If all has gone to plan, a red circle should appear. If so, you have successfully inserted a ‘breakpoint’; this means that the code stops or ‘breaks’ when it reaches the breakpoint, without executing the line of code next to the breakpoint. For us, it is a great way to run a macro ‘to a certain point’ that you wish to test. It is particularly useful when macros take some time to execute eg. if they contain loops – like our example, and the point we wish to test is later in the routine. Let’s give it a try.

Click the Reset (‘stop’) button at the top of the VBA Editor, then hit the Run (‘play’) button to execute the macro. You will notice that the code runs without an error until we reach the breakpoint, when the code stops. So, we know that the code above the breakpoint is robust – it does not cause an error. But what about the rest of the code? This approach allows us to home in on the source of the problem.

Now the code has reached the breakpoint, we are automatically in break mode. From here, we can step through the code once more to until we reach the VBA error we encountered earlier (remember, our mission here is to fix this error, and get the code working.) So, use the F8 key (Windows PC) or go through the Debug menu to ‘step through’ the code. Follow what is happening in the Excel window – can you see what the problem is going to be?

What should occur is runtime error 1004 which means that we are referencing something that, as far as the VBA Editor is concerned, does not exist! In this case, we are referencing a column outside of the spreadsheet, before column A; clearly this is not possible, which is why the error occurred. Can you see how using the tools in the VBA Editor allowed us to work through the code and identify the source of the problem? These techniques are so important in the bigger picture of your VBA skills development.

So, how might we fix the problem, do you have any ideas? VBA is reasonably user-friendly as a programming language; even without much coding experience, perhaps you can identify and fix the issue. As always, trial and error is the way forward – do not be scared of errors (make sure you save the file), and use the tools we have learned to work through the code, and see the result of the changes you make. Make tweaks within the framework of the existing syntax. It is normal to work incrementally towards a solution in this way – in fact this is critical skill in Excel VBA and computer coding more generally.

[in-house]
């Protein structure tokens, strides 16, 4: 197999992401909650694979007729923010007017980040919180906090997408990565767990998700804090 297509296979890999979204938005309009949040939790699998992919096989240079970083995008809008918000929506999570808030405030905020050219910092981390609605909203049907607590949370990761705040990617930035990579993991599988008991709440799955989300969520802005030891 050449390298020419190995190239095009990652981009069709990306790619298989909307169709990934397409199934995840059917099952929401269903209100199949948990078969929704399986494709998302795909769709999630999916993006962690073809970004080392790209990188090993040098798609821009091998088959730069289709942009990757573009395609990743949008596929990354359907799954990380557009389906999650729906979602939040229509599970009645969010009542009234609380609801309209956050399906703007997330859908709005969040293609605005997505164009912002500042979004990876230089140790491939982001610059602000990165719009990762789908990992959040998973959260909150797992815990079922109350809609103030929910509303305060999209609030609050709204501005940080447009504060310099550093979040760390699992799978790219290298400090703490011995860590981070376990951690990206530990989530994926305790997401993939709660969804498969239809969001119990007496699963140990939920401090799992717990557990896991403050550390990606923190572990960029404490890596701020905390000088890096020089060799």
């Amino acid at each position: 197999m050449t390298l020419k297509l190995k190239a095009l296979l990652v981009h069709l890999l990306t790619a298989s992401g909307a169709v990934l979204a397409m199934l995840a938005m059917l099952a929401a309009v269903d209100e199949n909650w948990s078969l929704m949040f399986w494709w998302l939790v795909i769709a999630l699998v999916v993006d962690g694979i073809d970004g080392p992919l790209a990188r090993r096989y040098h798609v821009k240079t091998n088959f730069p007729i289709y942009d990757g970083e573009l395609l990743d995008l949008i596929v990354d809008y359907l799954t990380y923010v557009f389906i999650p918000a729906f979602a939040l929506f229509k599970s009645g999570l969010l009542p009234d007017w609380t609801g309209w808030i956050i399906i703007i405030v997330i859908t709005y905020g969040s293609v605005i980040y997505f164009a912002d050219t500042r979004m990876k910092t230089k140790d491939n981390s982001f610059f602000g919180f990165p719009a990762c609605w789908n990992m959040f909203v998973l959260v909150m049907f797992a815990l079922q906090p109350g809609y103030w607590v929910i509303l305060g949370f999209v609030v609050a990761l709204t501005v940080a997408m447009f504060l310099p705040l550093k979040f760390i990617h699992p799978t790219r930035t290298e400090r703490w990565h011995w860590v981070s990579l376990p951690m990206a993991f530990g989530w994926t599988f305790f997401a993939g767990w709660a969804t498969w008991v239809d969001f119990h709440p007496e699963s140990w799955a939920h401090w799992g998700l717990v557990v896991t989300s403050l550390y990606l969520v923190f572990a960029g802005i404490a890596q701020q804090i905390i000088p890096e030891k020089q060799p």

Try replacing this line of code:
Range(“D3”).Offset(0, Counter) = “O”
With this:
Range(“F3”).Offset(0, Counter) = “O”
Then reset and re-run the code.

The result should be a beautiful capital ‘T’ shape. Did you get it working? Good! You have now understood and debugged a problematic routine using the tools in the VBA Editor – well done!
Before we finish, let’s look at a couple of time-saving features in the VBA Editor.

13. Get The Value of a Variable with the Cursor
You might have noticed that our macro contains what is called a ‘variable’. A variable is simply a place to store information; in our case, the name of the variable is ‘Counter’ (though we could give it any name) and it combines with .offset (a method) to control the top of the ‘T’ shape. Variables are integral to computer programming and, correctly applied, facilitate powerful routines in Excel VBA. Let’s look briefly at how to work with them in the VBA Editor.

Let’s work through the code once more using Debug / Step Into. As you step through the code, hover the cursor over the Counter variable in the VBA Editor. Note how the value of the variable pops up (eg. Counter = 1); this is the easiest way to understand the value of a variable.

14. The Watch Window
If you want something more involved, you could use the ‘Watch Window’. Click the View menu at the top of the VBA Editor, and hit ‘Watch Window’; notice a new pane appears at the bottom of the VBA Editor. Right-click anywhere in this new pane, and click ‘Add Watch’. Then, type in ‘Counter’ (the spelling must be accurate) in the ‘Expression’ box, and hit ‘OK’. Note how you can track the value of the Counter variable in the Watch window. Cool! It’s a great tool for externalising information (such as values stored in variables) that is not immediately visible in the VBA Editor.

15. Option Explicit
A final point about variables: did you spot the very first line of code in the module? It reads ‘Option Explicit’ – what on earth does that mean? Option Explicit means we have to be explicit by declaring variables properly; if we use Option Explicit, Excel checks variable spelling before running any code. This has saved me huge amounts of time through my career, so I highly recommend using it.

16. Options Menu
Click ‘Tools’ at the top of the VBA Editor, and ‘Options’. There are plenty of interesting options here, including control of the appearance of text in the VBA Editor. We will just tick ‘Require Variable Declaration’; this means that, next time you create a module, ‘Option Explicit’ will automatically appear at the top, saving the need to type it in, and delivering the benefits described above. Recommended!

17. Find And Replace